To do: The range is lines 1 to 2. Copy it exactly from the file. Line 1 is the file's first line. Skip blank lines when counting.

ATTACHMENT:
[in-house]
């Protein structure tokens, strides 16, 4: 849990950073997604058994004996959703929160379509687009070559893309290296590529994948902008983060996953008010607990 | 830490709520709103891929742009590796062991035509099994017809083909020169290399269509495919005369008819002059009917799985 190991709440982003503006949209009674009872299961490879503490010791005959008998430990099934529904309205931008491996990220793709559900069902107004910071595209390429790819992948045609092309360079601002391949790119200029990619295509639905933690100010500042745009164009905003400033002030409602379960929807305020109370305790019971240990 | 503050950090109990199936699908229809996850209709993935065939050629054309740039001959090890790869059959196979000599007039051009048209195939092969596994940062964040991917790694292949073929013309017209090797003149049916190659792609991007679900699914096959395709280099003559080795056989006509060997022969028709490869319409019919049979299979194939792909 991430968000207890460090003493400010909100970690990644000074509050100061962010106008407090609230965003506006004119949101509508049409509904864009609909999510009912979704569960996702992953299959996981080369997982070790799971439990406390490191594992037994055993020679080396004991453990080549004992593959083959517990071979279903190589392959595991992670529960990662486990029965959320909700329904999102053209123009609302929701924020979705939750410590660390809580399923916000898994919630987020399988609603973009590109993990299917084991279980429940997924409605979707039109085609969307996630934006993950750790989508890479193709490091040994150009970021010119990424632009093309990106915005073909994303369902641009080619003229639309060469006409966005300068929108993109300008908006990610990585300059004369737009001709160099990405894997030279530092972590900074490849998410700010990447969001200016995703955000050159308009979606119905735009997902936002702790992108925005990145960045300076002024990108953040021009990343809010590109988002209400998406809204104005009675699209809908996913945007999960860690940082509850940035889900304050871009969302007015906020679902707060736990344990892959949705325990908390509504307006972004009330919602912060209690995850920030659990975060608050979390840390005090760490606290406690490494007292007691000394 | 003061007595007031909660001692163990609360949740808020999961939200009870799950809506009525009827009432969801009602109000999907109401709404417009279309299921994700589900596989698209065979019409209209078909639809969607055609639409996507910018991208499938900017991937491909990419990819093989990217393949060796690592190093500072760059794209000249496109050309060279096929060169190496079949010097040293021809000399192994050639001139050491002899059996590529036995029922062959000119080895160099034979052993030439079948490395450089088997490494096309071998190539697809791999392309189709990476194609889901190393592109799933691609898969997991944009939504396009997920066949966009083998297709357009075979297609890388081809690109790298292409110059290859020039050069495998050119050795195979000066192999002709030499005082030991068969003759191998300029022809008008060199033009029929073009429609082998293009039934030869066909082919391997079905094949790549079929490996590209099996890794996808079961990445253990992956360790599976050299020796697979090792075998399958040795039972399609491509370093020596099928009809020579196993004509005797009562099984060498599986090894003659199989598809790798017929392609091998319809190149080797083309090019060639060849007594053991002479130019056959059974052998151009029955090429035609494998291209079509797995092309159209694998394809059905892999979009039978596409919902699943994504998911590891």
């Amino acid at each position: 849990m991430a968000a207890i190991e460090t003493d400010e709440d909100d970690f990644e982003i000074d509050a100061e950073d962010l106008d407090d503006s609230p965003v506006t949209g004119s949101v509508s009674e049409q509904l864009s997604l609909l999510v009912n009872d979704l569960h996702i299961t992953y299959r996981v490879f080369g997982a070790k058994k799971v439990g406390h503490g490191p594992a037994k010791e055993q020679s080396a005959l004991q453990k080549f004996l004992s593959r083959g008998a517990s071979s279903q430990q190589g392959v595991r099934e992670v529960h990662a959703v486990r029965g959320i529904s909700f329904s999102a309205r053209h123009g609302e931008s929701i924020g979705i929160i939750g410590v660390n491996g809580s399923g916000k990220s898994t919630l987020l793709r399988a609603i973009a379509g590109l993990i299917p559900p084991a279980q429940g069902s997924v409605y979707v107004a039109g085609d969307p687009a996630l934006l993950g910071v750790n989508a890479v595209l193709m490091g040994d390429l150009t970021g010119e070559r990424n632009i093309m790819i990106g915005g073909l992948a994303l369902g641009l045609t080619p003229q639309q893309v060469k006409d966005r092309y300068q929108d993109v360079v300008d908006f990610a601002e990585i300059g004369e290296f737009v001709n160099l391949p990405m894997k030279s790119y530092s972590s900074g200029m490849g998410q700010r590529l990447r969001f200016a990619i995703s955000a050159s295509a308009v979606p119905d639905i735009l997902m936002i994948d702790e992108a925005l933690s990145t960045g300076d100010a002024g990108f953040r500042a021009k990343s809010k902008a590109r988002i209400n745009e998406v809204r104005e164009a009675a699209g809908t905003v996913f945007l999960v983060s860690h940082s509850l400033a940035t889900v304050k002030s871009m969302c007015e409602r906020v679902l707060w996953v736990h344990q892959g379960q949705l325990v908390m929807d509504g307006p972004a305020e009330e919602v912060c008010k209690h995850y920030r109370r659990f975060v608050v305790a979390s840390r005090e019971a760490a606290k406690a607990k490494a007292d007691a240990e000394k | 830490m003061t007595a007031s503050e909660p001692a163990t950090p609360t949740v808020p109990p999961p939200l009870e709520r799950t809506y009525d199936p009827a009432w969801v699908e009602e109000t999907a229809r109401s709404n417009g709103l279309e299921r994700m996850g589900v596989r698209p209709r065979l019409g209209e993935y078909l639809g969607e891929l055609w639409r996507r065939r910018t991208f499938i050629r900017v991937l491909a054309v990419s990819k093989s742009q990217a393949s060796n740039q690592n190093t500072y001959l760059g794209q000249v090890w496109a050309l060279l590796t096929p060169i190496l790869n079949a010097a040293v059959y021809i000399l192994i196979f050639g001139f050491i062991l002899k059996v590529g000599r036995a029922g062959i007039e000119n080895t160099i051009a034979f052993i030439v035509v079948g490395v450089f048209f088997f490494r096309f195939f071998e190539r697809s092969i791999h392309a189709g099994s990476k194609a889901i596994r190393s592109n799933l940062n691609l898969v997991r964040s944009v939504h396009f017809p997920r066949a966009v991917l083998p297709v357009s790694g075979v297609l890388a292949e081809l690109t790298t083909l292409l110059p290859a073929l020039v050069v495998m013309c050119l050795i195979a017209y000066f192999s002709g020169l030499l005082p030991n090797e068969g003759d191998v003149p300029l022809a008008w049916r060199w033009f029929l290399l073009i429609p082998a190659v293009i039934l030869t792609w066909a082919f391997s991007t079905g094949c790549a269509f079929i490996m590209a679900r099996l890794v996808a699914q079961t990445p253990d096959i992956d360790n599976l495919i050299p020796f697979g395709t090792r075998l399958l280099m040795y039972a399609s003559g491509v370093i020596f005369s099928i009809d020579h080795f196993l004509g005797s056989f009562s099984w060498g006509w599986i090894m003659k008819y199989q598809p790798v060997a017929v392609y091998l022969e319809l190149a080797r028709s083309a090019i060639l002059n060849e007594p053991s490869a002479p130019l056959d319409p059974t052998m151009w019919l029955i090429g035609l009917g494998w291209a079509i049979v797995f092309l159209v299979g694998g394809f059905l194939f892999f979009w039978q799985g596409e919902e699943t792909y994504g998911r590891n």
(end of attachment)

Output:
[in-house]
């Protein structure tokens, strides 16, 4: 849990950073997604058994004996959703929160379509687009070559893309290296590529994948902008983060996953008010607990 | 830490709520709103891929742009590796062991035509099994017809083909020169290399269509495919005369008819002059009917799985 190991709440982003503006949209009674009872299961490879503490010791005959008998430990099934529904309205931008491996990220793709559900069902107004910071595209390429790819992948045609092309360079601002391949790119200029990619295509639905933690100010500042745009164009905003400033002030409602379960929807305020109370305790019971240990 | 503050950090109990199936699908229809996850209709993935065939050629054309740039001959090890790869059959196979000599007039051009048209195939092969596994940062964040991917790694292949073929013309017209090797003149049916190659792609991007679900699914096959395709280099003559080795056989006509060997022969028709490869319409019919049979299979194939792909 991430968000207890460090003493400010909100970690990644000074509050100061962010106008407090609230965003506006004119949101509508049409509904864009609909999510009912979704569960996702992953299959996981080369997982070790799971439990406390490191594992037994055993020679080396004991453990080549004992593959083959517990071979279903190589392959595991992670529960990662486990029965959320909700329904999102053209123009609302929701924020979705939750410590660390809580399923916000898994919630987020399988609603973009590109993990299917084991279980429940997924409605979707039109085609969307996630934006993950750790989508890479193709490091040994150009970021010119990424632009093309990106915005073909994303369902641009080619003229639309060469006409966005300068929108993109300008908006990610990585300059004369737009001709160099990405894997030279530092972590900074490849998410700010990447969001200016995703955000050159308009979606119905735009997902936002702790992108925005990145960045300076002024990108953040021009990343809010590109988002209400998406809204104005009675699209809908996913945007999960860690940082509850940035889900304050871009969302007015906020679902707060736990344990892959949705325990908390509504307006972004009330919602912060209690995850920030659990975060608050979390840390005090760490606290406690490494007292007691000394 | 003061007595007031909660001692163990609360949740808020999961939200009870799950809506009525009827009432969801009602109000999907109401709404417009279309299921994700589900596989698209065979019409209209078909639809969607055609639409996507910018991208499938900017991937491909990419990819093989990217393949060796690592190093500072760059794209000249496109050309060279096929060169190496079949010097040293021809000399192994050639001139050491002899059996590529036995029922062959000119080895160099034979052993030439079948490395450089088997490494096309071998190539697809791999392309189709990476194609889901190393592109799933691609898969997991944009939504396009997920066949966009083998297709357009075979297609890388081809690109790298292409110059290859020039050069495998050119050795195979000066192999002709030499005082030991068969003759191998300029022809008008060199033009029929073009429609082998293009039934030869066909082919391997079905094949790549079929490996590209099996890794996808079961990445253990992956360790599976050299020796697979090792075998399958040795039972399609491509370093020596099928009809020579196993004509005797009562099984060498599986090894003659199989598809790798017929392609091998319809190149080797083309090019060639060849007594053991002479130019056959059974052998151009029955090429035609494998291209079509797995092309159209694998394809059905892999979009039978596409919902699943994504998911590891």